Goats that gracefully gambol across a waistline, miniature moths fluttering about one’s throat, delicate alpine flora blooming across an expanse of vintage lace–these are just a few of the eerie, elegant motifs one might find adorning both the artwork and clothing stitched by the patient, gentle hand of textile artist Elsa Olsson, aka Fevernest.
After studying textiles for a number of years and learning a multitude of varying embroidery and weaving techniques, it was cross stitch that Elsa returned to, again and again. “The challenge,” she confides, “lies not in the technique itself, but more in the patience that it requires.” She enjoys the slowness and precision of the craft, the building of patterns in tiny pixels– a timeless method of building shapes and figures. In in a world where so many things are reliant upon speed and efficiency, Elsa emphasizes, it is both grounding and meditative for her to work as slow as possible, instead.
Noting cinematic influences, Elsa is inspired by silent films for their creative play with silhouettes and shapes, as well as, old horror movies, costume dramas and psychological thrillers for their somber moodiness. “When I work with larger pieces that are not clothing” she fancifully divulges, “I often find inspiration in older/antique objects; my mind wanders off to what their story is, who the previous owner/owners were, and what tale the object would tell if it could speak.”
I am especially captivated by the beautiful vintage dresses onto which Elsa’s exquisite embellishments bestow new life–each garment seems to rustle and whisper with myriad haunted secrets and memories. A self-described “hard-core perfectionist”, she tells me that a great deal of time goes into searching for objects and garments to use for her work, and that she prefers to use second-hand and vintage pieces for environmental and humane reasons. Working on linen, cotton, and viscose, she favors shapes and pieces that are timeless and quite simple to begin with, when planning out how to enrich these charming gowns with her cunning designs. And further, she declares…
I want the people who wear these pieces to feel beautiful, strong, and empowered in them!
Elsa’s Instagram account is awash witha gorgeously restrained sense of elegance and tender grace: shadowy and dusky-hued photos of her artful stitchery, her curiously cozy home, and her splendid furry companions. These soft, quiet moments and spaces may have been your gateway to her world of uncommon needle craft creations, as it was mine.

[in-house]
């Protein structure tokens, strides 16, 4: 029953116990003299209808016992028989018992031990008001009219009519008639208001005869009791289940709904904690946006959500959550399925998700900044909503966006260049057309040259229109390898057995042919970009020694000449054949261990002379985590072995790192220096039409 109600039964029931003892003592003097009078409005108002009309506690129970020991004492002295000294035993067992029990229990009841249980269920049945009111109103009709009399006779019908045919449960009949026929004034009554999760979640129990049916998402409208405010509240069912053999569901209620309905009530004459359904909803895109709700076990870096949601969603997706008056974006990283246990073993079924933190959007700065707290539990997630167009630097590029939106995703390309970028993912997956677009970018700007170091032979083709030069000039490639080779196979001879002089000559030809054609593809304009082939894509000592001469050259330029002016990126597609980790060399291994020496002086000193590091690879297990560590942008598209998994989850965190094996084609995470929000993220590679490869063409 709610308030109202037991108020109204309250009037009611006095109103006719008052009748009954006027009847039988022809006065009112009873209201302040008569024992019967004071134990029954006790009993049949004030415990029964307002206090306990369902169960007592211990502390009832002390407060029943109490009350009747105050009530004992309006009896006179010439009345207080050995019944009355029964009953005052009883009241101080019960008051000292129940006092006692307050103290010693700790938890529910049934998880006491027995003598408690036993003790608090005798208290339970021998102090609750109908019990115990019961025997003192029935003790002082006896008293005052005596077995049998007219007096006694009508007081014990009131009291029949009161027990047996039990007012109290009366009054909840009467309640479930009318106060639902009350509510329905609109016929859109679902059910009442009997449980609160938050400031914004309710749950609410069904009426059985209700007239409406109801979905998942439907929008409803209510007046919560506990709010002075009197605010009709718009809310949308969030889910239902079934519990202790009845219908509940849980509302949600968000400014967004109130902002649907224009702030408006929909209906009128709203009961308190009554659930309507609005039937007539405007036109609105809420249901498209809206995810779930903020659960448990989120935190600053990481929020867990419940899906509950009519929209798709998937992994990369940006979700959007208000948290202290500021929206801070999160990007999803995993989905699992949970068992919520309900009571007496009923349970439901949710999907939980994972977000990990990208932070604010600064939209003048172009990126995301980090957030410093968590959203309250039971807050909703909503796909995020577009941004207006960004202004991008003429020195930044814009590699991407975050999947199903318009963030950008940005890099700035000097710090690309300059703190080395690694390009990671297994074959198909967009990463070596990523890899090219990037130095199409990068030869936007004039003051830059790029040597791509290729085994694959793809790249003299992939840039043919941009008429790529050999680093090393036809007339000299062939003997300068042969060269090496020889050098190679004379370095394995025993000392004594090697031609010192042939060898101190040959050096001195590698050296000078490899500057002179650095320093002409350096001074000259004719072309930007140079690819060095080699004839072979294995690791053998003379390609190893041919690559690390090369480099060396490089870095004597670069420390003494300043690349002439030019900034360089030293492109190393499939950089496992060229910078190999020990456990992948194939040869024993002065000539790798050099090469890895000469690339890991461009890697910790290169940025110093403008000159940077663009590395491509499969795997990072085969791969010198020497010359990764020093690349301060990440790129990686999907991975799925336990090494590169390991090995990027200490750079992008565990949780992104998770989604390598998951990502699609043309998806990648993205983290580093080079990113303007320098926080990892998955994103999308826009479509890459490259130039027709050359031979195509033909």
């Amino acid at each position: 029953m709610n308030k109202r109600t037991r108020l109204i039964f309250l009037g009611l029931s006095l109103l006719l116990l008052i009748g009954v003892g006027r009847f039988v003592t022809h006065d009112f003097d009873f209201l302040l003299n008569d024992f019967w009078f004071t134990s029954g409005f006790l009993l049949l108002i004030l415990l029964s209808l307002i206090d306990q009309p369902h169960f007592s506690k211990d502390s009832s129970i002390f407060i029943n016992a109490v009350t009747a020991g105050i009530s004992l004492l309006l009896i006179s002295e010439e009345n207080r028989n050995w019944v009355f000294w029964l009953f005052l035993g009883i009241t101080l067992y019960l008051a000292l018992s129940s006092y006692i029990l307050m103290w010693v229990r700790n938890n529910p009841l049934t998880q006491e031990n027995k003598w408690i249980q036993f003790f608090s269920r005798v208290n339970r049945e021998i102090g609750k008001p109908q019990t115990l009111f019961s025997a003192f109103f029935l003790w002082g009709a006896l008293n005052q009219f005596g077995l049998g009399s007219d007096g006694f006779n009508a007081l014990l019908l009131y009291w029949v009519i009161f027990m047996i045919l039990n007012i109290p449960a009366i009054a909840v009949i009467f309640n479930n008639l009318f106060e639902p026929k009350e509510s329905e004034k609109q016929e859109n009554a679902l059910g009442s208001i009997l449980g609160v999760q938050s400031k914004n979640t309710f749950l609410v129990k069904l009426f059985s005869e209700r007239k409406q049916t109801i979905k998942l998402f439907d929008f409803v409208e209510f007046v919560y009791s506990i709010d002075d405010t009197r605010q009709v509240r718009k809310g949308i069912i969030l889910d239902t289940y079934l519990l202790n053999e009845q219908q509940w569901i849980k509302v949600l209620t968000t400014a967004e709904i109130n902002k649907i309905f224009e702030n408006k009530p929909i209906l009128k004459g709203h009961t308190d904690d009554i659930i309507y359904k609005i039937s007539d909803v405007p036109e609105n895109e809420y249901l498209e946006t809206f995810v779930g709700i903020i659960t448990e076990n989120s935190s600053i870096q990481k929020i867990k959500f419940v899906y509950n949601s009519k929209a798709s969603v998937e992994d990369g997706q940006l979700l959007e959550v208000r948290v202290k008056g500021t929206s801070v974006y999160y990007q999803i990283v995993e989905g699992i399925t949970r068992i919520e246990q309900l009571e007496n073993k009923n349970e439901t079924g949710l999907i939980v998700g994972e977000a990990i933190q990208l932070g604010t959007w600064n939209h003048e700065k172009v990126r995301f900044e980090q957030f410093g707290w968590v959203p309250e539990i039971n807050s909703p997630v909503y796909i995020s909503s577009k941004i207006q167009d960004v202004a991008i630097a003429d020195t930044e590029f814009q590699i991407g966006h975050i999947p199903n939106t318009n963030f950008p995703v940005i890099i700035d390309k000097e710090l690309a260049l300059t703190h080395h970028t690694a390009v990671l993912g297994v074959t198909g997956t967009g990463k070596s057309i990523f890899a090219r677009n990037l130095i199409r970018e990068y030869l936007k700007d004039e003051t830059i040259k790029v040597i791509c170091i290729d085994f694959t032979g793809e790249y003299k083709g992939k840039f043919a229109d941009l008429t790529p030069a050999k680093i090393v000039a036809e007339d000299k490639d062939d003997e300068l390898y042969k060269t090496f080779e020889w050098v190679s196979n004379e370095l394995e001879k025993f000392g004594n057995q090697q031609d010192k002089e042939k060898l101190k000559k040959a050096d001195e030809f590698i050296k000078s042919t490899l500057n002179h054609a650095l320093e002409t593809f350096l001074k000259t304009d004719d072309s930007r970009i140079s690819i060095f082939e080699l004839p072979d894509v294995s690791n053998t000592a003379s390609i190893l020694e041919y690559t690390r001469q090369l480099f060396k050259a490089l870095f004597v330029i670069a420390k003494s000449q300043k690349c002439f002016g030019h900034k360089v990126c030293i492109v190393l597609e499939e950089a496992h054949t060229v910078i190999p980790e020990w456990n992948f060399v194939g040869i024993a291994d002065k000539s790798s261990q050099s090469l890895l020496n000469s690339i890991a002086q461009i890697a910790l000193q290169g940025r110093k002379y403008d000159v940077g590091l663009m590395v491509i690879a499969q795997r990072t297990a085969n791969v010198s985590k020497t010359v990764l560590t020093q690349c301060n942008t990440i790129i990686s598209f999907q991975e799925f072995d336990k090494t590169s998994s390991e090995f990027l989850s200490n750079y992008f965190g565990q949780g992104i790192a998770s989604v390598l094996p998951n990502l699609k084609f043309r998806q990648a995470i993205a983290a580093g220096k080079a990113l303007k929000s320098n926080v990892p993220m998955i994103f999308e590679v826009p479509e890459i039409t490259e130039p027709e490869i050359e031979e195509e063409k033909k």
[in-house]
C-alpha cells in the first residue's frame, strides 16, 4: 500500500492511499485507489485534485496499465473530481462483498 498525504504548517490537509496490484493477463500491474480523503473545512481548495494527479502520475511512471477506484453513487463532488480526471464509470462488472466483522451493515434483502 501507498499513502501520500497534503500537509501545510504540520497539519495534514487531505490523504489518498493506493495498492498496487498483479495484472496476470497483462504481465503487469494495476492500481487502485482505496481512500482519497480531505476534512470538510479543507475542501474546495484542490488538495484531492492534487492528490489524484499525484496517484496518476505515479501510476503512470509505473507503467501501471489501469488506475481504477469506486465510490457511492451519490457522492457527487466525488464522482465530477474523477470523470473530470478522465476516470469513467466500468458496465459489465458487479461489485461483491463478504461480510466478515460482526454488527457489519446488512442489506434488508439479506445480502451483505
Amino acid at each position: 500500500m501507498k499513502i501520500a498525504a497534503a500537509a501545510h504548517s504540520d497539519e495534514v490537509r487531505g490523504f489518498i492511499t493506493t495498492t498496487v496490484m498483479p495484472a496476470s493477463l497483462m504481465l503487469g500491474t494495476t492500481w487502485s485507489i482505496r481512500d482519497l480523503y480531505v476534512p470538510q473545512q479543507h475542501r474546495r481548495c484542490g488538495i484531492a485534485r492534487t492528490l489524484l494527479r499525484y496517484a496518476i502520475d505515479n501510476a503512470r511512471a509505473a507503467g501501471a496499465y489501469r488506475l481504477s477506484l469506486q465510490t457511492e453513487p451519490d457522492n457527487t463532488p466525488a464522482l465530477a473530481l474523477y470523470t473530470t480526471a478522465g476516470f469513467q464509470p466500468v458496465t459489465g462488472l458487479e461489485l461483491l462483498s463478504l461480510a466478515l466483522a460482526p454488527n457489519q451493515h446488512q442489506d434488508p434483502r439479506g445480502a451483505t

“I spend quite a lot of time and energy into how I present and shoot my garments, I want everything from the packaging to the photos to have the same vibe, so I am always very happy when people appreciate that! Instagram is a wonderful platform for me and I think about 95% of my customers find their way to my shop via that forum.”
When asked if she has any favorite Instagram accounts she might like to share, Elsa enthusiastically replied:
“I have also made so many friends and collaborations that have started off there. There are so many favorite accounts and people that I love following; among textile artists there are two who I really adore and admire–memorialstitches and adipocere (featured previously on Haute Hacabre). I also love lillistorm for her beautiful nature and animal photos. Two other artists that I enjoy following are goodyhoran (also featured previously) and kathleen_lolley.
In 2018, Elsa has some very exciting projects coming up, and should no doubt be of great interest to those amongst you who wield a needle, yourselves! “I have been working on a book with cross stitch patterns that I hope will be finished and released before the year is over,” Elsa discloses. “It’s sort of like an old pattern book but with an occult/folkloric theme.” Now I am definitely keen to learn cross stitch, myself!
She is also looking into expanding her etsy shop with some textile prints on home interior goods, which will be a way to make some more affordable pieces as a compliment to the hand-stitched work that she offers there. Elsa hopes to have time to work on larger installation-type art, as well. She wishfully notes that it would be great to do an exhibit in the states; so far she has only shown her work in Sweden, where she resides but, she continues, “most of the people who buy from me are from USA, so it would be great to be able to bring my work there in the future… but we will see!” Elsa concludes, thoughtfully, “as an artist it is always a struggle between time and money, but I am really grateful to be where I am today and to be able to do what I do.”